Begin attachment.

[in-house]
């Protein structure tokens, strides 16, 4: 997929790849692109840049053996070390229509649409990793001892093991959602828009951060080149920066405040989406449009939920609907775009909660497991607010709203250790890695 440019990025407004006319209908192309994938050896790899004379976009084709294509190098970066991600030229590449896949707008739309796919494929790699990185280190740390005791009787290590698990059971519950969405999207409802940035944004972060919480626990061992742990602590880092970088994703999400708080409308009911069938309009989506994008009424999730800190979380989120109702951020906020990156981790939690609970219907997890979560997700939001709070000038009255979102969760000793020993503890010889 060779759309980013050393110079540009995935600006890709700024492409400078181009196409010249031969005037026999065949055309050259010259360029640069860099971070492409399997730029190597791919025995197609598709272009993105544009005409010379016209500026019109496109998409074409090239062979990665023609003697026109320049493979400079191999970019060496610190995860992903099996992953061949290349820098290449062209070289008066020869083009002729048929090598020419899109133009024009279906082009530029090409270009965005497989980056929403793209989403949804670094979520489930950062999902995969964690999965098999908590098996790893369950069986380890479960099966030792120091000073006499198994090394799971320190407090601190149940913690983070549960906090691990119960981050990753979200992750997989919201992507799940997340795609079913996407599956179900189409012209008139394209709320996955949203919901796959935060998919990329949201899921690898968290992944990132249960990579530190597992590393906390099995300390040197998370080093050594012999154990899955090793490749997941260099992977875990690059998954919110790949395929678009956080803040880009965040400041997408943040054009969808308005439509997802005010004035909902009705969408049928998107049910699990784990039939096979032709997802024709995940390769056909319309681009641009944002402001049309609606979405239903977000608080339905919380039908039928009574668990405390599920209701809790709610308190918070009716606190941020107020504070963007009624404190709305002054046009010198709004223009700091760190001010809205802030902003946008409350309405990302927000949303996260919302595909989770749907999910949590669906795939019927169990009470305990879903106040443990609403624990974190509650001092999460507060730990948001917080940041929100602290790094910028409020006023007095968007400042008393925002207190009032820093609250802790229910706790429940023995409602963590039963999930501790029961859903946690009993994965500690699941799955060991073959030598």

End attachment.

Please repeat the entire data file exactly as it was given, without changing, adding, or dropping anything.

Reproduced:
[in-house]
């Protein structure tokens, strides 16, 4: 997929790849692109840049053996070390229509649409990793001892093991959602828009951060080149920066405040989406449009939920609907775009909660497991607010709203250790890695 440019990025407004006319209908192309994938050896790899004379976009084709294509190098970066991600030229590449896949707008739309796919494929790699990185280190740390005791009787290590698990059971519950969405999207409802940035944004972060919480626990061992742990602590880092970088994703999400708080409308009911069938309009989506994008009424999730800190979380989120109702951020906020990156981790939690609970219907997890979560997700939001709070000038009255979102969760000793020993503890010889 060779759309980013050393110079540009995935600006890709700024492409400078181009196409010249031969005037026999065949055309050259010259360029640069860099971070492409399997730029190597791919025995197609598709272009993105544009005409010379016209500026019109496109998409074409090239062979990665023609003697026109320049493979400079191999970019060496610190995860992903099996992953061949290349820098290449062209070289008066020869083009002729048929090598020419899109133009024009279906082009530029090409270009965005497989980056929403793209989403949804670094979520489930950062999902995969964690999965098999908590098996790893369950069986380890479960099966030792120091000073006499198994090394799971320190407090601190149940913690983070549960906090691990119960981050990753979200992750997989919201992507799940997340795609079913996407599956179900189409012209008139394209709320996955949203919901796959935060998919990329949201899921690898968290992944990132249960990579530190597992590393906390099995300390040197998370080093050594012999154990899955090793490749997941260099992977875990690059998954919110790949395929678009956080803040880009965040400041997408943040054009969808308005439509997802005010004035909902009705969408049928998107049910699990784990039939096979032709997802024709995940390769056909319309681009641009944002402001049309609606979405239903977000608080339905919380039908039928009574668990405390599920209701809790709610308190918070009716606190941020107020504070963007009624404190709305002054046009010198709004223009700091760190001010809205802030902003946008409350309405990302927000949303996260919302595909989770749907999910949590669906795939019927169990009470305990879903106040443990609403624990974190509650001092999460507060730990948001917080940041929100602290790094910028409020006023007095968007400042008393925002207190009032820093609250802790229910706790429940023995409602963590039963999930501790029961859903946690009993994965500690699941799955060991073959030598």